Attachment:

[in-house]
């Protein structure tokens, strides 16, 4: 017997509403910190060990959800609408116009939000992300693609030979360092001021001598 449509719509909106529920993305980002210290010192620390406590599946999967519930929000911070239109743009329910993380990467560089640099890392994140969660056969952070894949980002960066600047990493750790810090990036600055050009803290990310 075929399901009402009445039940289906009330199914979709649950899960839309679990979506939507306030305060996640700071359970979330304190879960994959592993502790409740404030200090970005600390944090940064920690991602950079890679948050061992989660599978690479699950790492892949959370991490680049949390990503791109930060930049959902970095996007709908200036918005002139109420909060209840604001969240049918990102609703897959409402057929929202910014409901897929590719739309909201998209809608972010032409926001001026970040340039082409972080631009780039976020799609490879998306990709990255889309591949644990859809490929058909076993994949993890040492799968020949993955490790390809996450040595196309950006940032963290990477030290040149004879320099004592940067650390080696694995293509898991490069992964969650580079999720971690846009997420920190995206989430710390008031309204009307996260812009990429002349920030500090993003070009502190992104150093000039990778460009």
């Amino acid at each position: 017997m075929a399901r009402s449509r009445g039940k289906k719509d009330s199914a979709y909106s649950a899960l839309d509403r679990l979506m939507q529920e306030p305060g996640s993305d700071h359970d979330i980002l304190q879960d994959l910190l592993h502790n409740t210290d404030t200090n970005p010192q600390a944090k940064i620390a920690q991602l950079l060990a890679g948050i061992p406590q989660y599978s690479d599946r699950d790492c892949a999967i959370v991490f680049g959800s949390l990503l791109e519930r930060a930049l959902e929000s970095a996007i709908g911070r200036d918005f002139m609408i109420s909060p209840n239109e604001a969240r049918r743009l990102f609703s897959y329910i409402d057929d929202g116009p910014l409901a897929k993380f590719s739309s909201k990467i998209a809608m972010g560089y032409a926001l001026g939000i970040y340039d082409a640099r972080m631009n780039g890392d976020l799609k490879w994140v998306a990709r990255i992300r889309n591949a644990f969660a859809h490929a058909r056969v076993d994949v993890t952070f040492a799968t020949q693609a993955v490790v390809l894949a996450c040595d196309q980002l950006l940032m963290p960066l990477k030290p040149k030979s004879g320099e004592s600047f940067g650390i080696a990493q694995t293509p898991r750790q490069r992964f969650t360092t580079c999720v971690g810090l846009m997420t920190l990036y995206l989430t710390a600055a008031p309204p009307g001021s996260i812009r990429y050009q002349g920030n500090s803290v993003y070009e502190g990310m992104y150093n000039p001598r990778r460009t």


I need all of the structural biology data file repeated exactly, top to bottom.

[in-house]
């Protein structure tokens, strides 16, 4: 017997509403910190060990959800609408116009939000992300693609030979360092001021001598 449509719509909106529920993305980002210290010192620390406590599946999967519930929000911070239109743009329910993380990467560089640099890392994140969660056969952070894949980002960066600047990493750790810090990036600055050009803290990310 075929399901009402009445039940289906009330199914979709649950899960839309679990979506939507306030305060996640700071359970979330304190879960994959592993502790409740404030200090970005600390944090940064920690991602950079890679948050061992989660599978690479699950790492892949959370991490680049949390990503791109930060930049959902970095996007709908200036918005002139109420909060209840604001969240049918990102609703897959409402057929929202910014409901897929590719739309909201998209809608972010032409926001001026970040340039082409972080631009780039976020799609490879998306990709990255889309591949644990859809490929058909076993994949993890040492799968020949993955490790390809996450040595196309950006940032963290990477030290040149004879320099004592940067650390080696694995293509898991490069992964969650580079999720971690846009997420920190995206989430710390008031309204009307996260812009990429002349920030500090993003070009502190992104150093000039990778460009």
């Amino acid at each position: 017997m075929a399901r009402s449509r009445g039940k289906k719509d009330s199914a979709y909106s649950a899960l839309d509403r679990l979506m939507q529920e306030p305060g996640s993305d700071h359970d979330i980002l304190q879960d994959l910190l592993h502790n409740t210290d404030t200090n970005p010192q600390a944090k940064i620390a920690q991602l950079l060990a890679g948050i061992p406590q989660y599978s690479d599946r699950d790492c892949a999967i959370v991490f680049g959800s949390l990503l791109e519930r930060a930049l959902e929000s970095a996007i709908g911070r200036d918005f002139m609408i109420s909060p209840n239109e604001a969240r049918r743009l990102f609703s897959y329910i409402d057929d929202g116009p910014l409901a897929k993380f590719s739309s909201k990467i998209a809608m972010g560089y032409a926001l001026g939000i970040y340039d082409a640099r972080m631009n780039g890392d976020l799609k490879w994140v998306a990709r990255i992300r889309n591949a644990f969660a859809h490929a058909r056969v076993d994949v993890t952070f040492a799968t020949q693609a993955v490790v390809l894949a996450c040595d196309q980002l950006l940032m963290p960066l990477k030290p040149k030979s004879g320099e004592s600047f940067g650390i080696a990493q694995t293509p898991r750790q490069r992964f969650t360092t580079c999720v971690g810090l846009m997420t920190l990036y995206l989430t710390a600055a008031p309204p009307g001021s996260i812009r990429y050009q002349g920030n500090s803290v993003y070009e502190g990310m992104y150093n000039p001598r990778r460009t």